This case arose in Oklahoma, and, of course, is controlled by Oklahoma law. Erie Railroad Co. v. Tompkins, 304 U.S. 64, 58 S. Ct. 817, 82 L. Ed. 1188. In a long line of decisions the Oklahoma courts have sustained recoveries under conditions and circumstances such as are shown here, without proof of negligence on the part of the defendants. City of Muskogee v. Hancock, 58 Okl. 1, 158 P. 622, L.R.A.1916F, 897; Tibbets & Pleasant v. Benedict, 128 Okl. 106, 261 P. 551; Fairfax Oil Co. v. Bolinger, 186 Okl. 20, 97 P.2d 574; Phillips Petroleum Co. v. Vandergriff, 190 Okl. 280, 122 P.2d 1020; British-American Oil Producing Co. v. McClain, 191 Okl. 41, 126 P.2d 530; Seismograph Service Corp. v. Buchanan, Okl., 316 P.2d 185;4 Smith v. Yoho, Okl., 324 P.2d 531; Superior Oil Co. v. King, Okl., 324 P.2d 847.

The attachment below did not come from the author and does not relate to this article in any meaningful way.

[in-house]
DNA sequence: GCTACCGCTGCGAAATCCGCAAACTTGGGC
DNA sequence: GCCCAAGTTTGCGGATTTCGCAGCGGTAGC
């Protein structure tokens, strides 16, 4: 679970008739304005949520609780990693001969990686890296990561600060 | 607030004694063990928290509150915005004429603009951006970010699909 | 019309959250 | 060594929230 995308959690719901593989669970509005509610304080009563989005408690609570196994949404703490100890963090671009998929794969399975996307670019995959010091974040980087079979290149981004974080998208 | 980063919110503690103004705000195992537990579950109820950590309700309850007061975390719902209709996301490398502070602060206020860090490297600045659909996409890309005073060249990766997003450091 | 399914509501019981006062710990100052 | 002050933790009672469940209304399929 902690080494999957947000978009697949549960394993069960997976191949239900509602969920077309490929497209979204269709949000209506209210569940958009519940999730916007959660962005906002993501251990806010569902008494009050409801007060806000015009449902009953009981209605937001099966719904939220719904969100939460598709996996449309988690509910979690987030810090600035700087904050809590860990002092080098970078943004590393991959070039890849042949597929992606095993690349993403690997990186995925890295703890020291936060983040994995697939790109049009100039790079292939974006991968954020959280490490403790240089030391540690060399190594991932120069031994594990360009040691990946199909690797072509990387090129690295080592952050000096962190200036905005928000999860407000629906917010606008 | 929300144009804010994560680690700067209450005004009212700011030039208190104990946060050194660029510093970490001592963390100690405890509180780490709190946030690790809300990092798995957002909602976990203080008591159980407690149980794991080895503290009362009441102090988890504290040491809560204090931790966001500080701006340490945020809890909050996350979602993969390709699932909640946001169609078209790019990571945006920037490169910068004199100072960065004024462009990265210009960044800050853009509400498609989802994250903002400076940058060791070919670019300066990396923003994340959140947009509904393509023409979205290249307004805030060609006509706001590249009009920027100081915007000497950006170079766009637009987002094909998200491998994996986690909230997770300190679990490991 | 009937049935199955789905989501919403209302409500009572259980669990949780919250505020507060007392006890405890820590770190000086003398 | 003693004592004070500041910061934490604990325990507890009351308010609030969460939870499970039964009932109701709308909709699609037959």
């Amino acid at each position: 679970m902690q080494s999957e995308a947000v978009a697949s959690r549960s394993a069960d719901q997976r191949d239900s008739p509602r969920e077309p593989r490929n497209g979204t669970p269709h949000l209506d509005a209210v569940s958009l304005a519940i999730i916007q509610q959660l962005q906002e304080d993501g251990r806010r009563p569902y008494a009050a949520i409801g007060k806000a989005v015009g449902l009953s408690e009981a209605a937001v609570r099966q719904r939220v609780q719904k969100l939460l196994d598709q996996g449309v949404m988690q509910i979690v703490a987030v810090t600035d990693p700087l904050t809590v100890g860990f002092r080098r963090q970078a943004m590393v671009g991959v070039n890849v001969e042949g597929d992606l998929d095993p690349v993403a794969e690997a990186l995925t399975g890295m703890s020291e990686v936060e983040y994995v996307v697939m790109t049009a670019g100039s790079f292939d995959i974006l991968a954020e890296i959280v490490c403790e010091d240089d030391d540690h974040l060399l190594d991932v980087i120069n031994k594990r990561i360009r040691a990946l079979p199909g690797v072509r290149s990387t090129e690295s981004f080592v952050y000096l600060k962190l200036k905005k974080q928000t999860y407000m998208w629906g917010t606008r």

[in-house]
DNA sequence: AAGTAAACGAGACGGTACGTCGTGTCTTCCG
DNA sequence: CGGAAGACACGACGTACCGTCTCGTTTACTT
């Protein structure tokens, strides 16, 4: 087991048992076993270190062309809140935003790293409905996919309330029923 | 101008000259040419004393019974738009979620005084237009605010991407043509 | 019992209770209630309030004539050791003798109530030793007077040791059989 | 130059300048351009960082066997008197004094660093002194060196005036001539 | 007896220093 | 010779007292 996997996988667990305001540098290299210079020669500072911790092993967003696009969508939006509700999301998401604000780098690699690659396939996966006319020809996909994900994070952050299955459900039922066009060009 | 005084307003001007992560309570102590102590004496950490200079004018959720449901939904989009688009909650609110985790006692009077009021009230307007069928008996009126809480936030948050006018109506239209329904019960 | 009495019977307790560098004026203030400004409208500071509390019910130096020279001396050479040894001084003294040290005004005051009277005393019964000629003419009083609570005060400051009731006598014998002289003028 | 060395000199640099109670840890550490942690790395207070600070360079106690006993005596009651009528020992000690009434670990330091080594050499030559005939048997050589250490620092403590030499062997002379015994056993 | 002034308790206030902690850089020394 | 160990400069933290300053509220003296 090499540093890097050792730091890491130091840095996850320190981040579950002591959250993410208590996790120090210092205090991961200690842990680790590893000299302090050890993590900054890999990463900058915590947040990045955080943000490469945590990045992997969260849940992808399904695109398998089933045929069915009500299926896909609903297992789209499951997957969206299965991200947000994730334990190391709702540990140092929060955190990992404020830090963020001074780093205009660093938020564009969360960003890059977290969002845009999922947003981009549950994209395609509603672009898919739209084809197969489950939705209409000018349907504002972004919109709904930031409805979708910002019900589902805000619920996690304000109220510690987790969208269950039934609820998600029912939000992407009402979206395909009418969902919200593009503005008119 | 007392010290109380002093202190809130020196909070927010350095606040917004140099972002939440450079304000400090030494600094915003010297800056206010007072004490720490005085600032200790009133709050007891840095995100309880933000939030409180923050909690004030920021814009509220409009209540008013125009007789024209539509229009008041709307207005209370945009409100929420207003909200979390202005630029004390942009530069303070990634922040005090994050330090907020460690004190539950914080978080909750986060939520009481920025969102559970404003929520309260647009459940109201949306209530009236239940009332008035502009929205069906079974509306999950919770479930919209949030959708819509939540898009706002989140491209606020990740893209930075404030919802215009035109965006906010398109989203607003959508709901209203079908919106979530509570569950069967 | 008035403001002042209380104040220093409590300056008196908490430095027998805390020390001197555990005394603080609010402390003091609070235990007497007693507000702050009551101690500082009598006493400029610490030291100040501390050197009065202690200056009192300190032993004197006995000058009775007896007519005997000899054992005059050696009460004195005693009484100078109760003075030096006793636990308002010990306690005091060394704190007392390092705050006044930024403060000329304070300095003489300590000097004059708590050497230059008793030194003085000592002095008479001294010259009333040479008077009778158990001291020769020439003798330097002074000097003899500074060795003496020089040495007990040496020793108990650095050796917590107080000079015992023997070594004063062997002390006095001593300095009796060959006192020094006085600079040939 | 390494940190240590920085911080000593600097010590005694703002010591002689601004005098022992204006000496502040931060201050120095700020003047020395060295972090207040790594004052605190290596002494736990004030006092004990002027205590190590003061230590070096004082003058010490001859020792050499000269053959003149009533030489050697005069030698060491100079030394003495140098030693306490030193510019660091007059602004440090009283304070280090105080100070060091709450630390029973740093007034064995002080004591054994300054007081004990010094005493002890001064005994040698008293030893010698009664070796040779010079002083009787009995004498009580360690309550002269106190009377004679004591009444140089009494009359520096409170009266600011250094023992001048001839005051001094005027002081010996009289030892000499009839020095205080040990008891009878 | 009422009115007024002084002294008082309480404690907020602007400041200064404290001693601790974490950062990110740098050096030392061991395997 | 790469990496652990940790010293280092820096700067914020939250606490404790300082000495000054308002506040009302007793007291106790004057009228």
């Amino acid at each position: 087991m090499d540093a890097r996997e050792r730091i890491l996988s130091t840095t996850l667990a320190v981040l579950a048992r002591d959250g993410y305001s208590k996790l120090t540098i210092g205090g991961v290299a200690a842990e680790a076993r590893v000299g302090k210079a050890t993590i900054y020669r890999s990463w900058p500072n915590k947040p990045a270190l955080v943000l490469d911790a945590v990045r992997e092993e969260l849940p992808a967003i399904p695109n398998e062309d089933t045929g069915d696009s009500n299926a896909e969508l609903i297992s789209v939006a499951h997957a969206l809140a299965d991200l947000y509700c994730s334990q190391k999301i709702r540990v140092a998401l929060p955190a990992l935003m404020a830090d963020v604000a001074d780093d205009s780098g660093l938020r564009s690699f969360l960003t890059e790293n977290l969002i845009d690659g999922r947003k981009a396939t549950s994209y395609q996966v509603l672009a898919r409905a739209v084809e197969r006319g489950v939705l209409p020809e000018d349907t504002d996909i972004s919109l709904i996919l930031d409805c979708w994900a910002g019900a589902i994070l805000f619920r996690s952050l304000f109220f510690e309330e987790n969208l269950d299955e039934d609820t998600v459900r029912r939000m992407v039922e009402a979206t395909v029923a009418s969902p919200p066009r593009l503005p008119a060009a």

While seemingly conceding that the Oklahoma decisions have construed Art. 2, § 23 of the Constitution to permit recovery without a showing of negligence in cases of this type, the defendants contend that each of those cases was premised on a tacit determination that the complained-of activity was of an ultrahazardous nature. From this, they urge, it follows that the instruction in this case was erroneous because it authorized recovery, without a finding of negligence, for all damage to the plaintiff and his property, even though some, if not all, of this damage was caused by activity that was not ultrahazardous. Although some of the cited cases arose out of situations which might be classed as ultrahazardous, there is no indication that the Oklahoma courts intended to limit the applicability of the constitutional provision to only such situations. In City of Muskogee v. Hancock, supra, the court held that the use of explosives in a populous area and within a few feet of plaintiff's building subjected the defendant to strict liability for damage caused by vibration and concussion. However, the court was troubled by the decisions in some jurisdictions, to the effect that absolute liability is imposed where the blasting causes physical objects to be propelled onto the plaintiff's property, but that where the injury results solely from concussion and vibration, recovery must be predicated on a showing of negligence. The court rejected this rule, partly because of the unjust results which it reaches, and partly because the eminent domain provision of the Oklahoma Constitution (Art. 2, § 24) requires compensation in all cases where private property is damaged for public use. The Muskogee case was followed in Tibbets & Pleasant v. Benedict, supra, involving substantially identical facts. The court again stated that a rule requiring proof of negligence before damages are recoverable for injury caused solely by vibrations and concussions from blasting activity could not be adopted in the face of the Oklahoma Constitution.